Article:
The rib cage is like an in built shield for the important organs held within - the heart and lungs. However, it serves a variety of functions, and has been carefully constructed to make sure that it is capable of sufficient movement to achieve these.
It is made up of the central sternum, with ribs attached on either side via costal cartilages. These ribs go around the outside of the rib cage's contents, and meet the vertebral column at the back.
Gaps between the ribs ensure that effective movement can be achieved - although I have to admit, the movement is only slight, despite what the animations below may suggest!
The sternum is held between ribs by the costal cartilages, and is made up of three important parts - the manubrium (or head), the body, and the xiphisternum or xiphoid process. The manubrium is trapezium shaped, with the short side in contact with the body of the sternum at something called the sternal angle. At the top of the manubrium are point where other bones come into contact with it - points of articulation. These include the articulations with the clavicles, which are bones that pass from the sternum to the shoulder blades (scapulae).
The sternal angle (or Angle of Louis) provides an excellent place to begin examination of the chest, because there are several things that happen at that level. The second rib (of 12) articulates with the sternum at the sternal angle, the aortic arch begins and ends at this level, the trachea bifricates (splits into two) at this point, it is where something called the mediastinum is split into superior and inferior, and it is at the level of something called T4 and T5.
Fundamentally the sternum is a large bone that provides a wide area of protection - significantly, most of the heart is found behind the sternum. However, it also provides a point of contact for the ribs to aid their movement.
The movement of ribs has been under some debate. Unless you are particularly thin, you can't see the ribs through the skin, so seeing how they move isn't easy. However, some research has been done, and there is a widely accepted generalisation on how the ribs move.
It is said that the superior (upper) ribs have a pump handle movement. The idea of the ribs moving is to increase the volume of the thoracic cavity (i.e. to increase the volume inside the rib cage), so you need to increase the dimensions somehow. The pump handle movement of the superior ribs increases what is called the anterior-posterior dimension of the thoracic cavity, i.e. it increases the distance between the sternum and the vertebral column (spine). The distance front-to-back is increased, leading to an overall increase in volume.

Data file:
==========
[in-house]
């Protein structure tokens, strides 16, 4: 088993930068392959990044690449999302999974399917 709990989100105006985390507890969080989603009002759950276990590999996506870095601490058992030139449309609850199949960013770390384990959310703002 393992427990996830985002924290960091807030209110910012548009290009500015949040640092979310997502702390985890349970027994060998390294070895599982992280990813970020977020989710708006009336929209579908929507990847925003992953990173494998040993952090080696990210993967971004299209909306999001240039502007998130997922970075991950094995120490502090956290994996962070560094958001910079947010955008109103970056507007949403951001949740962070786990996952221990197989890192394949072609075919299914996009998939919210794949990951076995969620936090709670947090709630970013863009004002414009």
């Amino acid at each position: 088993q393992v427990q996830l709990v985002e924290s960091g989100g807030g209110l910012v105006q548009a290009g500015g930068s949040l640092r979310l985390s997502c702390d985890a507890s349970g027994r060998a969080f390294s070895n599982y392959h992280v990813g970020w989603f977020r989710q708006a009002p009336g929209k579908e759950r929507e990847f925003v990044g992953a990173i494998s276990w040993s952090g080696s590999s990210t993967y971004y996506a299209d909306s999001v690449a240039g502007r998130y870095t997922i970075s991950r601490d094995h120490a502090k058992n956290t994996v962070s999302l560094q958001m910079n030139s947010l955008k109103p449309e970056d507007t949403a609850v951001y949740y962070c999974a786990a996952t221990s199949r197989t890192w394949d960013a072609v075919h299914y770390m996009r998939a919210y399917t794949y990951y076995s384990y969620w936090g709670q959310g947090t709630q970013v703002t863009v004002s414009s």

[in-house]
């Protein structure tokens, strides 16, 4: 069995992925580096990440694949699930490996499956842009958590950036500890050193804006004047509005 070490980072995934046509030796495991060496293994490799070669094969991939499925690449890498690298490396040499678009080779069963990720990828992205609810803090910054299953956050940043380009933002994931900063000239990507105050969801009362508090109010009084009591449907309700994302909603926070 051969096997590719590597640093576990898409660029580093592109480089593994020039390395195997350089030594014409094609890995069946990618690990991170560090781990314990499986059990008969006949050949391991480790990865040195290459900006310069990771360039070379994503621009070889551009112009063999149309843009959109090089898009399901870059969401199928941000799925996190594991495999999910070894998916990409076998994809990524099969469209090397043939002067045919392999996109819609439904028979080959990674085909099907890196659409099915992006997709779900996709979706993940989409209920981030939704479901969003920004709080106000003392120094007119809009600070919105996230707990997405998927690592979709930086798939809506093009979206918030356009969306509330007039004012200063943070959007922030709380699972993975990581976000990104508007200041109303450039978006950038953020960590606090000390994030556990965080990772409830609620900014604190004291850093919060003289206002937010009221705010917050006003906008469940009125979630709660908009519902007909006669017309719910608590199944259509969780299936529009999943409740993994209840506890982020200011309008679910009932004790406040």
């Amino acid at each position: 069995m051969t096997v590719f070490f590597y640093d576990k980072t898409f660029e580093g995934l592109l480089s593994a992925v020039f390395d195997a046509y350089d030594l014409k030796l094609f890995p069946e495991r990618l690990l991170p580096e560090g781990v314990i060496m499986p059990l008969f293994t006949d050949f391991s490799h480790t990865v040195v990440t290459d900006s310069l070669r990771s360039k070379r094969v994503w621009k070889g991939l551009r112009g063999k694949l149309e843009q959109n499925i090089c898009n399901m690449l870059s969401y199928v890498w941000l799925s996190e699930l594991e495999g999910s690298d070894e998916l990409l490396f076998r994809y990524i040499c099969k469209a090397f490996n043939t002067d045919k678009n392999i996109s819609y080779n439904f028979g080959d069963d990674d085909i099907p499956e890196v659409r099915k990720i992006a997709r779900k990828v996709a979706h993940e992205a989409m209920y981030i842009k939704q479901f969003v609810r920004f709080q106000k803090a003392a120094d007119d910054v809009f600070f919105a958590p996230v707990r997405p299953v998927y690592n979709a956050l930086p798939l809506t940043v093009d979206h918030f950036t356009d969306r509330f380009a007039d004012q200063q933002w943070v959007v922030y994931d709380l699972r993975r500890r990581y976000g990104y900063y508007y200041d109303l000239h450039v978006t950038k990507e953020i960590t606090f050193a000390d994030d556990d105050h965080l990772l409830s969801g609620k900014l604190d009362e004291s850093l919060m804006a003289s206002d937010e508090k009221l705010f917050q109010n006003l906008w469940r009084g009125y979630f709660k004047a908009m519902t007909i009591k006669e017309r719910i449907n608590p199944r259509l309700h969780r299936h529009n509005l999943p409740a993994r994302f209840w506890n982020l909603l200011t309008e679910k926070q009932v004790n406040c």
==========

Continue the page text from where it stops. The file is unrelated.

The inferior (lower) ribs have what is called a bucket handle movement. You can see from the animation that the rib movement looks like a bucket handle swinging on a bucket. This increases the horizontal dimension of the thoracic cavity - it makes the chest slightly wider, increasing the volume within, enabling breathing.
When you breathe in, you have to increase the volume within the rib cage. This is achieved by moving the bones around the thoracic cavity - the ribs - and by descending the domes of the diaphragm. As the domes of the diaphragm move down, it leaves more space above them. As the ribs move (with their pump- or bucket-handled movement) they also increase the dimensions of the thoracic cavity. Their movement is achieved by the contraction of muscles such as pectoralis major. The muscles of the abdomen can also contract and relax to aid respiration, because when the diaphragm descends it pushes abdominal contents downwards; if the abdominal muscles relax, this makes it easier for abdominal organs to descend.
Another important consideration is the difference between typical ribs and true ribs. Typical ribs relate to the shape and features of the rib itself; true ribs relate to how the ribs attach to the sternum.
Those ribs described as typical have the features shown in the crude image on the left, and include ribs 1-9, sometimes 10. Atypical ribs vary. They all have only one articulation with the vertebrae, and in addition to this, ribs 1 and 2 have tubercles for the scalene muscles and are flatter; the 12th rib has no tubercle at all, and with only one facet on the head, it looks like a dagger.
True ribs are those which attach directly to the sternum via costal cartilages. As can be seen from the animation at the top of this section, this includes ribs 1 to 7. Ribs 8-10 attach to the sternum via costal cartilages again, but this time the costal cartilages joins to the the costal cartilage above before reaching the sternum; these ribs are described as false ribs. Ribs 11 and 12 don't attach to the sternum at all, and are described as free floating ribs.